Habitat and Urban Development

Draw attention to present situations and to their possible consequences

Authors: A. Rabinovich, Y. Pedrazzini, D. Toscani

Look at this presentation and think about the possible consequences of the data it shows:

Learning Objectives

After completing this lesson, you shall be able to:

  • Evaluate the true importance of the urban environment in the modern world and judge how complex it is;
  • Define the basic criteria for sustainable urban development (social, economic and environmental);
  • Describe the city's social and territorial complexity;
  • Explain why urban research has to combine both quantitative and qualitative approaches;
  • Analyse the limits of a technical approach to urban development as well as the ideological nature of traditional urban planning;
  • Improve urban projects by taking account of "non-professional" points of view, including those of the local population;
  • Develop new criteria for innovative decision-making processes for urban development policy.


To develop your own knowledge about the urban context in developing countries, it is necessary to combine statistical data with data from social anthropology. As a student, you should know that you have to combine quantitative and qualitative methods and gradually learn the theoretical and methodological principles of inter-disciplinary research: urban studies is a discipline in which various sciences, theories and methods meet. The large cities of the South are suitable places to carry out this type of study because of their dynamism and complexity.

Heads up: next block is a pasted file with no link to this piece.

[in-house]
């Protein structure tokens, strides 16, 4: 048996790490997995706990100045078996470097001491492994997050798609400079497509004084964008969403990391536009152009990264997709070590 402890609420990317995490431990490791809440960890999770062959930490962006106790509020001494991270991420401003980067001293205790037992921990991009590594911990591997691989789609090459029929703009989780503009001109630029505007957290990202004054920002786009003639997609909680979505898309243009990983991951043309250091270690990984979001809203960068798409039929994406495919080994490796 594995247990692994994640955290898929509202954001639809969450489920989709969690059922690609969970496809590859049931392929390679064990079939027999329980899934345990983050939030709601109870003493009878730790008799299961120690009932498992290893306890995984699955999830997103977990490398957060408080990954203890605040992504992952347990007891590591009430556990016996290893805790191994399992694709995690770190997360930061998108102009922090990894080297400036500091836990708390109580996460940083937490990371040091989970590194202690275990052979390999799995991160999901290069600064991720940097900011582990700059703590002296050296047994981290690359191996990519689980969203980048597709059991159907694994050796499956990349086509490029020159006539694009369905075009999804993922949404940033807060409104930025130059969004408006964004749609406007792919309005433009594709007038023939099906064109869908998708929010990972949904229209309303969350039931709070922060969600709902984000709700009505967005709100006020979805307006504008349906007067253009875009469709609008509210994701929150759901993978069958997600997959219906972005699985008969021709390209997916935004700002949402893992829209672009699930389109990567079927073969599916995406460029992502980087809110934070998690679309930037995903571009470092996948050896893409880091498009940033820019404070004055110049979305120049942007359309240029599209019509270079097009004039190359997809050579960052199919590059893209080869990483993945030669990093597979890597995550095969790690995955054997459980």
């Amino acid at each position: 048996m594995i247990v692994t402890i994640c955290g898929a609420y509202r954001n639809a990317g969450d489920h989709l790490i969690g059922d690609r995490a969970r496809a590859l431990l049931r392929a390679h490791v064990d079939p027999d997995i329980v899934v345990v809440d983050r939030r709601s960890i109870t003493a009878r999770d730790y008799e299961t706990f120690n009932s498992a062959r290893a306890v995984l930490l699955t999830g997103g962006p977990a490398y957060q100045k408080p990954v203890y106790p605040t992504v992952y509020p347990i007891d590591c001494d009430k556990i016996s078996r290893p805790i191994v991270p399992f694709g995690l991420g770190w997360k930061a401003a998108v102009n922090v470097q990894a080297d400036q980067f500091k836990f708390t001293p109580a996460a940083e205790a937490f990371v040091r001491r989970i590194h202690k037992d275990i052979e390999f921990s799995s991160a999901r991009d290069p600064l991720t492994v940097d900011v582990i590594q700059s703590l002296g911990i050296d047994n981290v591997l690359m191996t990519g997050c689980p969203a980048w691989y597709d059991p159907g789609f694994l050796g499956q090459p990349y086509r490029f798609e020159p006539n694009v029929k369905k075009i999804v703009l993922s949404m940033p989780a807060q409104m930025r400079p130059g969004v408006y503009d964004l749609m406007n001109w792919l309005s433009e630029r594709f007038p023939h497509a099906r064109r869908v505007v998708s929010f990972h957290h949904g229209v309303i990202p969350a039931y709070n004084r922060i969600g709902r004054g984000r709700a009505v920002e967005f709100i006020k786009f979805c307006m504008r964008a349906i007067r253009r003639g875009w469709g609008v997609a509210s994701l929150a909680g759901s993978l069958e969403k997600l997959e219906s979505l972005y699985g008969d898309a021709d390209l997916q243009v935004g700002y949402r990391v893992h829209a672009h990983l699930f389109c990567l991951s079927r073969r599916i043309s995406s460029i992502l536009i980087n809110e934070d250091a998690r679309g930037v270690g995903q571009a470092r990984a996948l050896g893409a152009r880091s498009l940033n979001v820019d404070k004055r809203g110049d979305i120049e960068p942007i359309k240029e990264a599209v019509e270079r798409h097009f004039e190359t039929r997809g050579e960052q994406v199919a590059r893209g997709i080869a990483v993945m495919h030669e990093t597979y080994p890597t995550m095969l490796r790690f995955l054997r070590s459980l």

As an introduction to this methodology, LaSUR suggests that you:

  • Read 3 essential articles about termurban development and social inequality (selected by the course teachers).
  • Watch an animation about the social and territorial problems linked to urban development (in Latin America) and the first proposals that have been put forward. This animation summarises the basic principles that we would like to present to students who wish to improve their knowledge of the realities and urban questions in countries in the South.

Although we are still talking about research, you have to always keep in mind that the specific context in which you will have to work on ever more complex and even conflictual aspects of urban dynamics – the South, the Third World, developing countries, etc. – will oblige you to take an ethical or political standpoint on any scientific project. This first stage of questioning therefore provides you with an opportunity to plunge directly into the fundamental discussion of whether urban research in cities in the South can or should leave questions of cooperation and development aside. On the basis of this introduction to projects conducted as part of Swiss aid programmes by researchers from LaSUR, we will immediately investigate the links between research and action, taking into account the termaction research method.

  • Note down, in a sort of individual brainstorming session, the 5 main problems you think directly affect the urban environment. We will use the list of subjects you have identified as a basis for class discussion.

Working through this lesson you will come across the following activities, tests and downloads:




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